Google has been criticized as "anti-American" for using a Tetris-style logo to celebrate the 25th anniversary of the famed videogame rather than marking the 65th anniversary of the Allied invasion of Normandy.
Political leaders gathered in France this weekend to mark the 65th anniversary of D-Day, the largest amphibious invasion in history that set the stage for the eventual end of the Second World War. Google, however, chose to commemorate a somewhat more nerdy birthday that just happened to fall around the same date: The 25th anniversary of the creation of Tetris, one of the most popular and enduring videogames ever made.
But Google's whimsical choice has left some observers unhappy. "Here we are on June 6, 2009 and, in its inimitable way, Google has decided to memorialize the important occasion by adding an image on its homepage depicting... the computer game Tetris," conservative columnist Warner Todd Huston wrote on NewsBusters.org. "Yes, it's far more important to Google to celebrate the anniversary of the invention of the video game Tetris than to memorialize D-Day. It just warms the heart, doesn't it?"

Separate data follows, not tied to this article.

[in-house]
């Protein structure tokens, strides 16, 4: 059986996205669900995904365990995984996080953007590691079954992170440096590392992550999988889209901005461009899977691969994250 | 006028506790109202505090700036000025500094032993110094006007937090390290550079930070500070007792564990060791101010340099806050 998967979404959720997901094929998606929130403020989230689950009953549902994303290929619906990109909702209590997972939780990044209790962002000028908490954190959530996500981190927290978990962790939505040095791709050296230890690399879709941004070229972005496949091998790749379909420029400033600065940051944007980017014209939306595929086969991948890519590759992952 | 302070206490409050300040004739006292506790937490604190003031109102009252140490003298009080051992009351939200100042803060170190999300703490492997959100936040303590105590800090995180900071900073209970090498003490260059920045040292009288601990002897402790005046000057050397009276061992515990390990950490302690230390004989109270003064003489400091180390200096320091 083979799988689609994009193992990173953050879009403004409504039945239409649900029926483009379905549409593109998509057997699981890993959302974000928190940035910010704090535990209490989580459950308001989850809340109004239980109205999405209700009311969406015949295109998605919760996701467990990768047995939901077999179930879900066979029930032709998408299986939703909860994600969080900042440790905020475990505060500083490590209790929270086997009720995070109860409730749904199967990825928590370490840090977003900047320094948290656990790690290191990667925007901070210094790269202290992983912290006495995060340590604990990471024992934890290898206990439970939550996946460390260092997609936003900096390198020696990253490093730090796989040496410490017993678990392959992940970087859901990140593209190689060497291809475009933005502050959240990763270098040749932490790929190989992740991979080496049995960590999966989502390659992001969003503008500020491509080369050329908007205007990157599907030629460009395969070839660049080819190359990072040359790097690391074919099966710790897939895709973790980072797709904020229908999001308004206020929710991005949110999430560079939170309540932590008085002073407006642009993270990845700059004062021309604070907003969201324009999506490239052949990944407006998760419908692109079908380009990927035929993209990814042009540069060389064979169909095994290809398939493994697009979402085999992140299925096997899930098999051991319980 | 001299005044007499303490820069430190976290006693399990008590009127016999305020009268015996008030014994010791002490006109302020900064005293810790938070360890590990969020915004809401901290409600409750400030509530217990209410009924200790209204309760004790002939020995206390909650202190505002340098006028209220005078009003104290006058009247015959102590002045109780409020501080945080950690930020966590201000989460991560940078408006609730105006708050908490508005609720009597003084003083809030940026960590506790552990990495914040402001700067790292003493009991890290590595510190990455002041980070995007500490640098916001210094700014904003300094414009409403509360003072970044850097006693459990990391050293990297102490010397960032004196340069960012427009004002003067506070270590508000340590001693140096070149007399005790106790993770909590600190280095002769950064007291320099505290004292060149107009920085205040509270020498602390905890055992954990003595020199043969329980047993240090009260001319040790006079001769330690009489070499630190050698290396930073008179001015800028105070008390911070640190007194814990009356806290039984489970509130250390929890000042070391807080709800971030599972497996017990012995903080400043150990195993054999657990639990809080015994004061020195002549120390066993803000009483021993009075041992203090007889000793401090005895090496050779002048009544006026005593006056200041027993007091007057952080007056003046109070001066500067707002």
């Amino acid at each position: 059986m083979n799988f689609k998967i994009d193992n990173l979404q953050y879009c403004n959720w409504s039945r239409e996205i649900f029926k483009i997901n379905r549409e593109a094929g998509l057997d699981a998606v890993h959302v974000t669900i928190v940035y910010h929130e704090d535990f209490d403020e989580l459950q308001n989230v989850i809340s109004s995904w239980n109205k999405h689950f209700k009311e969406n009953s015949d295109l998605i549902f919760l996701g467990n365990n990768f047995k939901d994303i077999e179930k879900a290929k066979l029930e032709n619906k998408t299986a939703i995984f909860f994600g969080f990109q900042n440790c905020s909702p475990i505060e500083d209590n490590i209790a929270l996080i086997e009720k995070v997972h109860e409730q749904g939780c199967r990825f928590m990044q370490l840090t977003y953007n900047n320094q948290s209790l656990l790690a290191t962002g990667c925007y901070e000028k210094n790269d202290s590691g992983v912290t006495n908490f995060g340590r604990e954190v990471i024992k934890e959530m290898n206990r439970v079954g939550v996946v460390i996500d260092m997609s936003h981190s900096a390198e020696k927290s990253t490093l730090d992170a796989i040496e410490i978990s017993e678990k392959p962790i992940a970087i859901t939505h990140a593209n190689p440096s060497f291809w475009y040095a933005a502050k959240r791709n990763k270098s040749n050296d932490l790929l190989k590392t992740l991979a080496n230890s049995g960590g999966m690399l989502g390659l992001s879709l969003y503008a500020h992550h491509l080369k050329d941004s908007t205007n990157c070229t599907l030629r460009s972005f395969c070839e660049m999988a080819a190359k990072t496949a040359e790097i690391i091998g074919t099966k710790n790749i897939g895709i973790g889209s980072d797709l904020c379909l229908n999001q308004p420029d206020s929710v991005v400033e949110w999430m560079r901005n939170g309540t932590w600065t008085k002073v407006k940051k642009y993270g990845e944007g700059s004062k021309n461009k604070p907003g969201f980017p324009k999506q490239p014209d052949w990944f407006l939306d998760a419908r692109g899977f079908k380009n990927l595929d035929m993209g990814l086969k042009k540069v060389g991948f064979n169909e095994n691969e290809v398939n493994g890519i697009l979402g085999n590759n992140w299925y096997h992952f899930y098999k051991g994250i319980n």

"I have to say, though, that this is no departure for Google, a firm that finds it nearly impossible to post images celebrating any American holidays or important milestones in American history," he continued. "So, what we have here is just one more example of Google's essentially anti-American policies."
Google also took heat from WorldNetDaily writer Drew Zahn, who said that Google has "a history of ignoring major American patriotic and religious holidays." He further noted that while company representative Sunny Gettinger said in 2007 that the special logos "tend to be lighthearted and often scientific in nature," Google has in the past used poppies to mark Remembrance Day and honor the war dead of Canada, Australia, Ireland and the U.K.